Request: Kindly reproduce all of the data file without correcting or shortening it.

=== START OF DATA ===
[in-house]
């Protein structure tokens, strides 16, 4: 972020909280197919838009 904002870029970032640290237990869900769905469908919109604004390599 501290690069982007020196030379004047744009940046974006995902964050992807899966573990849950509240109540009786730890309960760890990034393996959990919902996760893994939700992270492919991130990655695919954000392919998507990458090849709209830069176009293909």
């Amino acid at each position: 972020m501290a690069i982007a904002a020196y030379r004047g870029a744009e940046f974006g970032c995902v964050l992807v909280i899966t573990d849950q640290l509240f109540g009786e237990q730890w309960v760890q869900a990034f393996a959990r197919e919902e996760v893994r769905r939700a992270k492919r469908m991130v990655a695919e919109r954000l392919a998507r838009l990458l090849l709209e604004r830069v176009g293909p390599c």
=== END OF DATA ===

[in-house]
């Protein structure tokens, strides 16, 4: 972020909280197919838009 904002870029970032640290237990869900769905469908919109604004390599 501290690069982007020196030379004047744009940046974006995902964050992807899966573990849950509240109540009786730890309960760890990034393996959990919902996760893994939700992270492919991130990655695919954000392919998507990458090849709209830069176009293909």
């Amino acid at each position: 972020m501290a690069i982007a904002a020196y030379r004047g870029a744009e940046f974006g970032c995902v964050l992807v909280i899966t573990d849950q640290l509240f109540g009786e237990q730890w309960v760890q869900a990034f393996a959990r197919e919902e996760v893994r769905r939700a992270k492919r469908m991130v990655a695919e919109r954000l392919a998507r838009l990458l090849l709209e604004r830069v176009g293909p390599c």